Interpreting Culture, Part 2

As the shelf life of “new” continues to be defined by smaller and smaller time increments, how do we as arts administrators help artists to do their jobs – ask the timeless questions – in a timely fashion? I’m a big fan of John Seabrook’s 2001 book NoBrow: the Culture of Marketing and the Marketing of Culture, a series of essays that illustrate how these two phenomena work in contemporary American society. In one essay, Seabrook compares his own life to that of his father’s, noting the evolution of high-brow/low-brow distinctions are made through clothes: his father had a suit for every occasion, whereas “a Chemical Brothers T-shirt will get me further in many places than my father’s suit.”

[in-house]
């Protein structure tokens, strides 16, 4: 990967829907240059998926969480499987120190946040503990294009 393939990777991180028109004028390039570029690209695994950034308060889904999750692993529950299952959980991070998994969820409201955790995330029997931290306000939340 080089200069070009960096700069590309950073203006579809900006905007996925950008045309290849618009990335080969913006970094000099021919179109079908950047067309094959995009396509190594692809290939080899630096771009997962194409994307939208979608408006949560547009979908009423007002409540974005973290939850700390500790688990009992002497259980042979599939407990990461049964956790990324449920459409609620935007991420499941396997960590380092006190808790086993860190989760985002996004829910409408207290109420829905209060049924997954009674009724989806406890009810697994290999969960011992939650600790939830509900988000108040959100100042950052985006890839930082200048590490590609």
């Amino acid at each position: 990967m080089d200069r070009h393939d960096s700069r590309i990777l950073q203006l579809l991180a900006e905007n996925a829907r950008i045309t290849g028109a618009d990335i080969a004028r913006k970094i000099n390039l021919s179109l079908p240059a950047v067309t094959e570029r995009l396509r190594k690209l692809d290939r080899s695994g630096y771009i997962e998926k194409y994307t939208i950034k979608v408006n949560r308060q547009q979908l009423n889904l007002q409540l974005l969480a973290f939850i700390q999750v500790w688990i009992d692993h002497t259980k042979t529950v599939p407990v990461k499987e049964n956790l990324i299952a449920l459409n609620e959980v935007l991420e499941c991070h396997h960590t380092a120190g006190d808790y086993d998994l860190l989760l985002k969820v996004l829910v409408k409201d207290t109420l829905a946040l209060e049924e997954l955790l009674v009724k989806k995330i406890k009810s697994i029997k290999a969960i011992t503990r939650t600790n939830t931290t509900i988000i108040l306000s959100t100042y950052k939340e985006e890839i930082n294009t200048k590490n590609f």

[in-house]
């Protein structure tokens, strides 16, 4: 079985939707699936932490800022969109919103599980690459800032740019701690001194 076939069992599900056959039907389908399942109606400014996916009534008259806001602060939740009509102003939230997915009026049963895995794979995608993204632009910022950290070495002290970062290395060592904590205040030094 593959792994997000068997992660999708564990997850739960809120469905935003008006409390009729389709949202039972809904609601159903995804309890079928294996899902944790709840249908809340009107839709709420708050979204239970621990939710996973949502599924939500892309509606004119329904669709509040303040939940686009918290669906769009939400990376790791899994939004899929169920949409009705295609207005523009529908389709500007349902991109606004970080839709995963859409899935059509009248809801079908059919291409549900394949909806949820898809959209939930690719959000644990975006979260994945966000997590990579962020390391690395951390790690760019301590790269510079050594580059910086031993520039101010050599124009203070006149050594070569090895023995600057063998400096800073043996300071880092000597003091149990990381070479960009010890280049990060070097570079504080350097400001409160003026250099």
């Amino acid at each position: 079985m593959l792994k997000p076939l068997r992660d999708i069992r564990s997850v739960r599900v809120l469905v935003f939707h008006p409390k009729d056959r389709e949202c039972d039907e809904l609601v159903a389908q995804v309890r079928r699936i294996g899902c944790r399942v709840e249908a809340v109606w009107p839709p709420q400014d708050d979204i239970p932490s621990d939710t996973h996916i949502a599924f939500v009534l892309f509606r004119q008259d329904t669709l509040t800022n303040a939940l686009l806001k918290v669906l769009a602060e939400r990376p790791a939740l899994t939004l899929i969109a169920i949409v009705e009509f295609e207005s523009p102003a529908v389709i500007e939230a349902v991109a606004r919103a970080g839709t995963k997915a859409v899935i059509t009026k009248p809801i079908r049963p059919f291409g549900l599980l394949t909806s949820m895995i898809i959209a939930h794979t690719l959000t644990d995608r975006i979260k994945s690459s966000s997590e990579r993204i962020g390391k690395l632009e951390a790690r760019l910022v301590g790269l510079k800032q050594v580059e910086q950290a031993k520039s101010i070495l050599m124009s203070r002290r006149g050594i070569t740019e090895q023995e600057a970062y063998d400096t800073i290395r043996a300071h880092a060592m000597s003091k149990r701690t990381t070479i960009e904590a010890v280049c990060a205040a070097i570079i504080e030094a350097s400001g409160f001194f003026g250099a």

One implication of Seabrook’s message is that in order to communicate effectively in a time when identity is defined by taste, arts organizations must realize that an artist’s message will be read in the specific context of a highly customized, consumption-driven life. People filter “high art” messages through the same lens they use to see billboards, print advertising, television commercials, product placements, movie trailers, product jingles…

What tools can we use to deliver artists’ content quickly and effectively? What role do we play in making sure their voices are heard clearly, and on time (particularly on a day like today)? How do we “buy in” to all the exciting two-way communication technology tools available to us now without “selling out”?